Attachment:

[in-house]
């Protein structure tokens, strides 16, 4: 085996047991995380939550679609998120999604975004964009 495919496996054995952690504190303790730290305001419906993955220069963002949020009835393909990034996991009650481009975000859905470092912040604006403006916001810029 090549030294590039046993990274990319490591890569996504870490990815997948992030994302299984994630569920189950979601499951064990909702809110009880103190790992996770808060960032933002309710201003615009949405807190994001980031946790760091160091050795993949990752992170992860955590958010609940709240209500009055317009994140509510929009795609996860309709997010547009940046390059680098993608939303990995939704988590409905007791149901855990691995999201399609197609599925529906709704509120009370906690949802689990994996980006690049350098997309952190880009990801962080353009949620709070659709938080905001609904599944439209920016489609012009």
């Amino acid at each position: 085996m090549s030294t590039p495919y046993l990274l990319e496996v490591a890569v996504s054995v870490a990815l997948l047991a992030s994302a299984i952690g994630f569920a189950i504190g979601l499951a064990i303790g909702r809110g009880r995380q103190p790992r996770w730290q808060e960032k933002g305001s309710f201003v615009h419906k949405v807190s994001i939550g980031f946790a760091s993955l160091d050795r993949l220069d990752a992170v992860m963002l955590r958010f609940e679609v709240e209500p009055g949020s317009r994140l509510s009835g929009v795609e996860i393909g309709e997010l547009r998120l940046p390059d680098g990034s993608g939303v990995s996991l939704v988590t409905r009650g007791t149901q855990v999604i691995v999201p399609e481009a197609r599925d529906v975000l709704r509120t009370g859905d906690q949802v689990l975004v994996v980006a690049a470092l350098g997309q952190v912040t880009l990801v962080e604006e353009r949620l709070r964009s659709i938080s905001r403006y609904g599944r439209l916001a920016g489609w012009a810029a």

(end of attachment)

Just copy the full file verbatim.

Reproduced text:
[in-house]
């Protein structure tokens, strides 16, 4: 085996047991995380939550679609998120999604975004964009 495919496996054995952690504190303790730290305001419906993955220069963002949020009835393909990034996991009650481009975000859905470092912040604006403006916001810029 090549030294590039046993990274990319490591890569996504870490990815997948992030994302299984994630569920189950979601499951064990909702809110009880103190790992996770808060960032933002309710201003615009949405807190994001980031946790760091160091050795993949990752992170992860955590958010609940709240209500009055317009994140509510929009795609996860309709997010547009940046390059680098993608939303990995939704988590409905007791149901855990691995999201399609197609599925529906709704509120009370906690949802689990994996980006690049350098997309952190880009990801962080353009949620709070659709938080905001609904599944439209920016489609012009």
């Amino acid at each position: 085996m090549s030294t590039p495919y046993l990274l990319e496996v490591a890569v996504s054995v870490a990815l997948l047991a992030s994302a299984i952690g994630f569920a189950i504190g979601l499951a064990i303790g909702r809110g009880r995380q103190p790992r996770w730290q808060e960032k933002g305001s309710f201003v615009h419906k949405v807190s994001i939550g980031f946790a760091s993955l160091d050795r993949l220069d990752a992170v992860m963002l955590r958010f609940e679609v709240e209500p009055g949020s317009r994140l509510s009835g929009v795609e996860i393909g309709e997010l547009r998120l940046p390059d680098g990034s993608g939303v990995s996991l939704v988590t409905r009650g007791t149901q855990v999604i691995v999201p399609e481009a197609r599925d529906v975000l709704r509120t009370g859905d906690q949802v689990l975004v994996v980006a690049a470092l350098g997309q952190v912040t880009l990801v962080e604006e353009r949620l709070r964009s659709i938080s905001r403006y609904g599944r439209l916001a920016g489609w012009a810029a």